August 12, 2009

Colors - Part 2 - BLUE

The Book - In a Blue Room by Jim Averbeck

Finally, a child with more sleep-crutches than my own! It's time for bed and Alice's mom creates the perfect sleep environment. Fragrant flowers, tinkling chimes, steaming tea, a comfy blanket... Alice objects to each one in turn, declaring they are not her favorite color - blue. Her objections weaken each time, until she is finally fast asleep.

The title of the story is repeated throughout, although as the illustrations show, nothing about the room is blue. At the very end of the story, Alice's mother turns out the lamp and moonlight bathes the room in a blue hue. Finally, it really is "a blue room".

The illustrations are whimsical and hit a perfect chord with the lyrical tone of the story. The language is sensual with phrases like "lilacs and lilywhites give off a gentle scent" and "lullaby bells to sing you to sleep". It's a delight to read out-loud and does as good a job of setting the mood for bedtime as Alice's nighttime routine.

The Craft - MYO Spinning Lamp Insert

I remember seeing one of these spinning (or carousel) lamps in the movie Panic Room and I loved it. When Little Page became old enough for a night light, I scoured ebay for one. When I was pregnant with Littlest Page, I found its twin at a garage sale. So now both my girls fall asleep with twinkling stars spinning around their rooms.

These nightlights truly are magical, but unfortunately it's hard to find pretty inserts. I was really lucky to find two with a moon and stars motif. Most seem to splash Spongebob Squarepants or some such cartoon-themed image across the wall. If you find a lamp on ebay or at a garage sale, you can make your own insert. Here's how:
  1. Take a piece of acetate and cut in half, so that it measures 8" x 4.75". Hot glue the ends together to create one long piece.

  2. Let your child decorate the acetate with permanent markers. We used sharpies to create a simple garden scene. You'll want as much of the plastic colored in as possible.

  3. When the art is dry, glue the ends together to create a tube. At this point, I suggest removing the cardboard top of your existing insert and attaching it to your new artwork, or at least using it as a template to create a new one. I did not want to destroy our current insert, so I did my best at guessing how to make one. Here's what I tried:

  4. Cut a 7-8" circle out of cardstock. Cut a strip of paper and tape into a ring the same size as the inside of your acetate cylinder.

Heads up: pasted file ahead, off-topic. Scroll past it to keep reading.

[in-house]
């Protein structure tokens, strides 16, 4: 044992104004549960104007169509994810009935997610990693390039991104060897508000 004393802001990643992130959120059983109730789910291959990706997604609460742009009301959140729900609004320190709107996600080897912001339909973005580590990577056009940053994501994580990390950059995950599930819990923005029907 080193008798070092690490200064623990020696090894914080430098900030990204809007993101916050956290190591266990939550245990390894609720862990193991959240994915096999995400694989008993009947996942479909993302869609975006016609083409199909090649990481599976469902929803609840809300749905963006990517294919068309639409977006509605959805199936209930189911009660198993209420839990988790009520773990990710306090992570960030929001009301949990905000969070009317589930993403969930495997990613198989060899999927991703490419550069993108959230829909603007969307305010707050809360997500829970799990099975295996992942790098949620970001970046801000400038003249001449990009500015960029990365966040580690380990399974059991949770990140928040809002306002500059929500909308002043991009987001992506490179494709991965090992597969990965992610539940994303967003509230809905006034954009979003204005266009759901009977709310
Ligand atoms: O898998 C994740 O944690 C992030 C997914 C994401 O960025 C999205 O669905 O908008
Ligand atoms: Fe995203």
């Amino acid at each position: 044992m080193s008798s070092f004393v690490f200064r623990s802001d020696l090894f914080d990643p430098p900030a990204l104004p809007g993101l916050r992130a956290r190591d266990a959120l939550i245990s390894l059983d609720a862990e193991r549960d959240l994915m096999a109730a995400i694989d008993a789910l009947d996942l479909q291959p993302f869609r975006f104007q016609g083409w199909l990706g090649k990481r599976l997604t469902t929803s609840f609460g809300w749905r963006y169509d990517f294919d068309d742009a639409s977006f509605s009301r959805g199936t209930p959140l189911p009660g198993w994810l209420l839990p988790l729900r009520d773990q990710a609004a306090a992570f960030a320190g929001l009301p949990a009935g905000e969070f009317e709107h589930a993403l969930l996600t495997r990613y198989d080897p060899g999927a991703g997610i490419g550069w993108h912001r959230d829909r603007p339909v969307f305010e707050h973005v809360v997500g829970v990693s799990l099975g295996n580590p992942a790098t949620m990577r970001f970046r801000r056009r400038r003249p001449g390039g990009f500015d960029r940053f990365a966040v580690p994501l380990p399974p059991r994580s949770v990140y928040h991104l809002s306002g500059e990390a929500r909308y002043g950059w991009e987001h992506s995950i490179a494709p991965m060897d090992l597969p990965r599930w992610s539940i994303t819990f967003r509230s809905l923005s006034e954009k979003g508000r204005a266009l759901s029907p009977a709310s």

5. Measure two inches along the perimeter of the cardstock, marking at each point. Cut from these marks to about one inch from the center of the paper. Here's the tricky part...

  6. Fold each flap of the cardstock into the paper ring, so that it overlaps the one before it and is slightly angled. You're trying to create a fan that will catch the heat of the bulb and turn the insert.

  7. Place the dome you just created into the cylinder and tape to hold in place. Using a pin, balance the dome evenly and prick a hole in that spot. (Note: If your dome ends up being too tall, try inserting a pushpin through the top, then stick a pencil eraser on the tip. This should take care of the height issue and provide a surface for the insert to balance upon.)

  8. Set in your lamp and turn it on. Now you have your own blue (or red or green or...) room!

(Welcome to everyone visiting from A Soft Place to Land's DIY Day!)


  1. This is adorable! I just found one of these carousel lamps while thrifting with Shelley in Lancaster. It was $2.50 and has a pretty bug insert. The boys LOVE it! Zeph's been begging for a night light so this is perfect. Only problem is that it doesn't spin on its own. Is it supposed to with the heat of the light bulb? Also, why no comments people??? Show my sister some love!!!

  2. I love these lamps, and I've always wanted to know how to make the fan-assembly without destroying the one I own. And I've tried guessing how the fins are created, but the things that I made never worked. (Or simply looked like a car had run over them.) And you have posted the instructions! You know, I've been looking for instructions for...oh my God, I think it may be three years now, off-and-on!
    If you Google, you'll find that many people besides myself want instructions. No one ever answers!
    I don't suppose I could talk you into posting a few more pictures of your crafting process? Maybe a YouTube video?
    Keep up the good work!

  3. I dont know if I am making this more complicated than it really is, but I have been trying to make a fan like this one for days now. I cannot for the life of me get it to be balanced enough for the cylinder to spin freely.
    Also, if the watt on the bulb is higher, it should create more heat. I know my bulb isn't enough to push a fan around.
    Maybe using rice paper for the cylinder and a lighter paper for the fan would make it easier to turn.

    Thank you so much for your post. Like Anonymous said, there are thousands of articles on magic lamps, but never a single one on how to make it. All except yours, of course.


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